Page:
Canadian Musician - September/October 2017 - Page 42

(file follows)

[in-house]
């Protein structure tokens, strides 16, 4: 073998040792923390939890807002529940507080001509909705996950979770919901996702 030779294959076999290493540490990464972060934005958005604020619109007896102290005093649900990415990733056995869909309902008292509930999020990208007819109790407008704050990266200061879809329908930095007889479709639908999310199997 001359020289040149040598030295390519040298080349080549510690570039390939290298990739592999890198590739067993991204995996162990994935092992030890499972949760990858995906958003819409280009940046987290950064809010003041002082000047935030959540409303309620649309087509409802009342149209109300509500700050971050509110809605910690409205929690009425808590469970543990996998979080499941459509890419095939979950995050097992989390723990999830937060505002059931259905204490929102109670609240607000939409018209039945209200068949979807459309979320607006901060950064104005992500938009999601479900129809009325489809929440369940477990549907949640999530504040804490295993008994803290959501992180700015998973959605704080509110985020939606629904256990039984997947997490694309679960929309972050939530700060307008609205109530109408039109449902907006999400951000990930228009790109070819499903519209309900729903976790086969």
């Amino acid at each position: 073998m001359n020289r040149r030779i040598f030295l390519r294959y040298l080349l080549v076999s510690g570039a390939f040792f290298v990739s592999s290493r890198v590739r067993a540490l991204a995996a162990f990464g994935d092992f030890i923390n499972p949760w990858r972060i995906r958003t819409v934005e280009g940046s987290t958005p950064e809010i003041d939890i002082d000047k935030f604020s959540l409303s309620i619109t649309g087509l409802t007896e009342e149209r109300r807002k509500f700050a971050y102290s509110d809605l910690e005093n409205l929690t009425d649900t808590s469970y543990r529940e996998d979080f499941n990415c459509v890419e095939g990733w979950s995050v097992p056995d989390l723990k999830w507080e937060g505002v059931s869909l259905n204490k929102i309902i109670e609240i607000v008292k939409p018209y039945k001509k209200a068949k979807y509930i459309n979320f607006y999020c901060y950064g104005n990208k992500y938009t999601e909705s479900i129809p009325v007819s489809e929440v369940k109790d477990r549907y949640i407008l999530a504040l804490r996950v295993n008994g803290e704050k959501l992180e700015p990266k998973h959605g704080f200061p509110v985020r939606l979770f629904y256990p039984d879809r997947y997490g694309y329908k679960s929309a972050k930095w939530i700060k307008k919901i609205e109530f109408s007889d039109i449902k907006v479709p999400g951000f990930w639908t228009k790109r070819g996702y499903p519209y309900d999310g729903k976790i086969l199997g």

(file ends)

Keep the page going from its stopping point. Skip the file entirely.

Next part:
Brass Women of World-Class B rass playing is a physically demanding activity, and there is surprisingly little understanding and education about just how demanding and potentially damaging brass can be to a player’s body – especially if that player is a woman. I reached out to a number of female brass players across Canada to get their insights on such topics as auditioning, getting gigs, and maintaining chops, as well as some lesser known factors of being an active female horn player. Practice rooms are important, but shedding rep- ertoire and developing technique in solitude until you feel prepared enough to expose yourself to an audience does not necessarily lead to work. Getting gigs in a freelance economy is a highly scrutinized subject in the music scene. Most of my mentors love talking about how much the scene has changed, how expectations have changed, especially in the club scene. I’m sure it is a similar story across Canada that, on the whole, clubs don’t pay. As I get older, “door deals” and “pay-to-play” rooms have become the norm and not the exception. In Alberta, in the 1950s through to the ‘80s, we had a provincial bylaw which stipulated that night clubs, bars, or restaurants that wanted to serve alcohol after midnight had to have employed at least a three-piece band in their establishment until 2 a.m. to be paid at the standard union rate. The Alberta Gaming and Liquor Commission created a musical gold rush in Alberta’s major cities. There was work on literally every street corner. Large dancehalls How to Get a Gig 42 • C A N A D I A N M U S I C I A N Insight, Advice& More from Some of Canada’s Best By Audrey Ochoa that employed regular big bands, bars with country bands, jazz trios in lounges, and on and on. This bylaw didn’t last, but it did contribute to an expectation that knowledge and ability are enough to make you employable. It’s not. Calgary-based trumpeter Samantha Whelan Kotkas got creative when faced with the realities of a changing scene. “Diversify. Be entrepreneurial. Create your own opportunities,” she advises. In addition to freelancing and duties as second trumpet in the Red Deer Symphony Orchestra, Whelan Kotkas leads many of her own projects. She functions as a musician, producer, and curator, where she employs and directs some of Calgary’s finest jazz and classical musicians. She has produced numerous recordings, regularly tours her own productions, and has appeared with the Edmonton Symphony, Vancouver Symphony, and Calgary Symphony, to name a few. Part of her success is understanding where her strengths are and honouring quality before personal monetary gains.